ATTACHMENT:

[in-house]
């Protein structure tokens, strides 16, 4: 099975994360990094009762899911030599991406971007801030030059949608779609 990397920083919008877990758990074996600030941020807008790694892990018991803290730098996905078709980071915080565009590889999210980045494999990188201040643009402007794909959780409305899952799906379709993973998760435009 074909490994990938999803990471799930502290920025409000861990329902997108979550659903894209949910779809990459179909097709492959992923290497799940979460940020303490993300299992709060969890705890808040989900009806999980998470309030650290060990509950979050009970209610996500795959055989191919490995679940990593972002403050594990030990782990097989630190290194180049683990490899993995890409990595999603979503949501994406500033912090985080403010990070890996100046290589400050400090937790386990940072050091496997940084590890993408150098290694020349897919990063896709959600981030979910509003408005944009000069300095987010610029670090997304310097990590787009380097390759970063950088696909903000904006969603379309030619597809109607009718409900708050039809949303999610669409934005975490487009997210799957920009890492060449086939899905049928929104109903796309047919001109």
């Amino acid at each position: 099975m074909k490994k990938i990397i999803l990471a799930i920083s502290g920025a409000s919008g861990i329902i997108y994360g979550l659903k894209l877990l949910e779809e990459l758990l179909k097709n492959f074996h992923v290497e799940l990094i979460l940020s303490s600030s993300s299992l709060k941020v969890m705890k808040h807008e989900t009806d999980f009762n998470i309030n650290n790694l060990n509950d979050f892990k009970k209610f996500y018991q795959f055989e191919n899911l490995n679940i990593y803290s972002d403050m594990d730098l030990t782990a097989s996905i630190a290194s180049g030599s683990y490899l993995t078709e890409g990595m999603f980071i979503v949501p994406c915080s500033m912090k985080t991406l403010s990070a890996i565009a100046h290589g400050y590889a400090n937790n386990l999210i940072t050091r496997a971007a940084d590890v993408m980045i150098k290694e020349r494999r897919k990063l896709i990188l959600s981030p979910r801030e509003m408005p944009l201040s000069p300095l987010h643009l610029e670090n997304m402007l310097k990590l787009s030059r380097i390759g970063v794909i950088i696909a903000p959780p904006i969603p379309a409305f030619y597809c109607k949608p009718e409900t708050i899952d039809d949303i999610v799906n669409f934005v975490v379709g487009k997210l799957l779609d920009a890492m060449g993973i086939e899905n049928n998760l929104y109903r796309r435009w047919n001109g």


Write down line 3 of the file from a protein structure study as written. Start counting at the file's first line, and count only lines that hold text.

């Amino acid at each position: 099975m074909k490994k990938i990397i999803l990471a799930i920083s502290g920025a409000s919008g861990i329902i997108y994360g979550l659903k894209l877990l949910e779809e990459l758990l179909k097709n492959f074996h992923v290497e799940l990094i979460l940020s303490s600030s993300s299992l709060k941020v969890m705890k808040h807008e989900t009806d999980f009762n998470i309030n650290n790694l060990n509950d979050f892990k009970k209610f996500y018991q795959f055989e191919n899911l490995n679940i990593y803290s972002d403050m594990d730098l030990t782990a097989s996905i630190a290194s180049g030599s683990y490899l993995t078709e890409g990595m999603f980071i979503v949501p994406c915080s500033m912090k985080t991406l403010s990070a890996i565009a100046h290589g400050y590889a400090n937790n386990l999210i940072t050091r496997a971007a940084d590890v993408m980045i150098k290694e020349r494999r897919k990063l896709i990188l959600s981030p979910r801030e509003m408005p944009l201040s000069p300095l987010h643009l610029e670090n997304m402007l310097k990590l787009s030059r380097i390759g970063v794909i950088i696909a903000p959780p904006i969603p379309a409305f030619y597809c109607k949608p009718e409900t708050i899952d039809d949303i999610v799906n669409f934005v975490v379709g487009k997210l799957l779609d920009a890492m060449g993973i086939e899905n049928n998760l929104y109903r796309r435009w047919n001109g």